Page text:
BILD advocates the construction of taller woodframe buildings in Ontario
Could taller wood frame buildings bring more affordable housing to Toronto? The Building Industry and Land Development Association (BILD), the Residential Construction Council of Ontario (RESCON) and the Canadian Wood Council all think so.
Last week the groups held a press conference advocating for a change in the Ontario Building Code that would allow for the construction of six-storey wooden builds, instead of the current limit of four storeys.
A new report, Unlocking the Potential for Mid-Rise Buildings: Six Storey Wood Structures, commissioned by BILD and authored by former City of Toronto Chief Planner Paul Bedford, lays out the case for building up.
Bryan Tuckey, BILD President and CEO, pointed out these structures would “help unlock the immense potential in neighbourhoods that have underutilized land on major avenues and corridors.”
Since woodframe buildings are less costly to build then their concrete counterparts, the savings would be passed on to the buyer. For a 1,000-square foot home, the estimated savings would translate to about $20,000 to $25,000.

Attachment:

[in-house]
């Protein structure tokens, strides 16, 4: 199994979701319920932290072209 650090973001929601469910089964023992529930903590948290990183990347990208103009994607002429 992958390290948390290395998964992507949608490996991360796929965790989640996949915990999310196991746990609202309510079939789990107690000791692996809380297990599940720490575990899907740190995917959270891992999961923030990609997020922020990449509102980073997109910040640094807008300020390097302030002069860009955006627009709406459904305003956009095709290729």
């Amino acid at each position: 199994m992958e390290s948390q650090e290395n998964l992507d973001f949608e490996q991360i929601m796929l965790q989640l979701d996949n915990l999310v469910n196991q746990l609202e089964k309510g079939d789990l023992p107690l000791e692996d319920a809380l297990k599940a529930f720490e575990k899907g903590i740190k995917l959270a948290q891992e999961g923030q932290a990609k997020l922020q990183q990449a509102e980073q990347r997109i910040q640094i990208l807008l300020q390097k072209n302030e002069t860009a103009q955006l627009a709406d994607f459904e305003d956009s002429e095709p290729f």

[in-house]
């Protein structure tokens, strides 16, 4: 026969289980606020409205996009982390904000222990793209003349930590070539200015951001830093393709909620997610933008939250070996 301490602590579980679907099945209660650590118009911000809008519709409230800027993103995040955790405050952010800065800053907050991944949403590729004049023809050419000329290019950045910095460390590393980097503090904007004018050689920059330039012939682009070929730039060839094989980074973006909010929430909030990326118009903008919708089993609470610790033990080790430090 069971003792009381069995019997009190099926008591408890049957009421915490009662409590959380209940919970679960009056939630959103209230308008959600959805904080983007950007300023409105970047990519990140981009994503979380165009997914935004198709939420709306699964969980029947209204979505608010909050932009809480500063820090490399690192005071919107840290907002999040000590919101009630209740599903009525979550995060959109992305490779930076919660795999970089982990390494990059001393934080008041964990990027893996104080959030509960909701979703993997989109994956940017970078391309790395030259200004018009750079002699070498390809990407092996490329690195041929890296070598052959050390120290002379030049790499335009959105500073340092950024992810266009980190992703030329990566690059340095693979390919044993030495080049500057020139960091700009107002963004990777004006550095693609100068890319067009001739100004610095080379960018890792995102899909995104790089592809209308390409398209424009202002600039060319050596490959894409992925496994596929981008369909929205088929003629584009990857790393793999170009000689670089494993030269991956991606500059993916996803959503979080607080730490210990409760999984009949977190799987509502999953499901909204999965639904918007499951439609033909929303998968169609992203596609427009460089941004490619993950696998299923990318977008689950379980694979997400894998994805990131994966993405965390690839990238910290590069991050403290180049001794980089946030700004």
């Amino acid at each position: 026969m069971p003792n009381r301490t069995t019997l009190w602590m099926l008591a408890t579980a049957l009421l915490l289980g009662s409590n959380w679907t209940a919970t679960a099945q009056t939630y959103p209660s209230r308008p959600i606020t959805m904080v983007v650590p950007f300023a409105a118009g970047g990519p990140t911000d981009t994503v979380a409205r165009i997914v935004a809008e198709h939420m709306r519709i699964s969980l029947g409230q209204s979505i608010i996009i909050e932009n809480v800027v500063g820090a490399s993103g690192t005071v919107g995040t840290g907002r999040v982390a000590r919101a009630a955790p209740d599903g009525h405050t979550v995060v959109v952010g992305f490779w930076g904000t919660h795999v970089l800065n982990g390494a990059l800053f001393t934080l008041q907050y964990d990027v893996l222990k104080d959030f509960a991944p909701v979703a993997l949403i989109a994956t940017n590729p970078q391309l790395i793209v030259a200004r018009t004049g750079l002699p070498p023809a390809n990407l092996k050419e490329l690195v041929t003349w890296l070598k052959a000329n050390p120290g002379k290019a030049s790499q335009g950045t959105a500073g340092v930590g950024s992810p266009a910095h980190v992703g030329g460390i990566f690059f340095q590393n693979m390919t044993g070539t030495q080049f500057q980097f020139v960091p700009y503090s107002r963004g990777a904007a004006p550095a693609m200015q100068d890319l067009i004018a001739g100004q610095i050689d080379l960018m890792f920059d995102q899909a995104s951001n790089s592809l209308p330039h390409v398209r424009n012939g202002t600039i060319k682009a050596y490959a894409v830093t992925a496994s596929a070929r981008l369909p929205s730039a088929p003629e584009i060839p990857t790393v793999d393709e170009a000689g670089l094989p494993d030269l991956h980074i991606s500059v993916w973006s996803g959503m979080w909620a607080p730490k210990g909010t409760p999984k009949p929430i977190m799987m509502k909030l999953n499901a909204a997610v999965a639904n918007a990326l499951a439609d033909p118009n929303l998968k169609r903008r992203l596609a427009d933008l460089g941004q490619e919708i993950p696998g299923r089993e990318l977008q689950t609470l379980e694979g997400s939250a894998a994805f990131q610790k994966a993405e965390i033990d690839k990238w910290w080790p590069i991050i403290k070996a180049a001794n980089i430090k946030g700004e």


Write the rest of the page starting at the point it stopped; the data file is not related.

The changes to the Ontario Building Code would be similar to ones made to BC code in 2009. Based on the after effects in the province after the amendment, Ontario can expect to see job creation, increased tax revenue from the addition of new residences, more affordable options for new homebuyers and a minimized carbon footprint in the construction of these buildings.
A number of representatives from the City of Toronto were also on hand to lend their support, including Jennifer Keesmaat, the Chief Planner. She said the amendment could help the city’s congestion issues as well.
See our pictures of the conference, held near the growing River City community and Underpass Park.
Bryan Tuckey, BILD President and CEO, at the start of the press conference
Marianne Berube, Executive Director of Ontario Wood Works
The current code in Ontario states that no woodframe building can be built taller than four-storeys.
The Chief Planner of Toronto, Jennifer Keesmaat said changing the code would allow for more infill housing.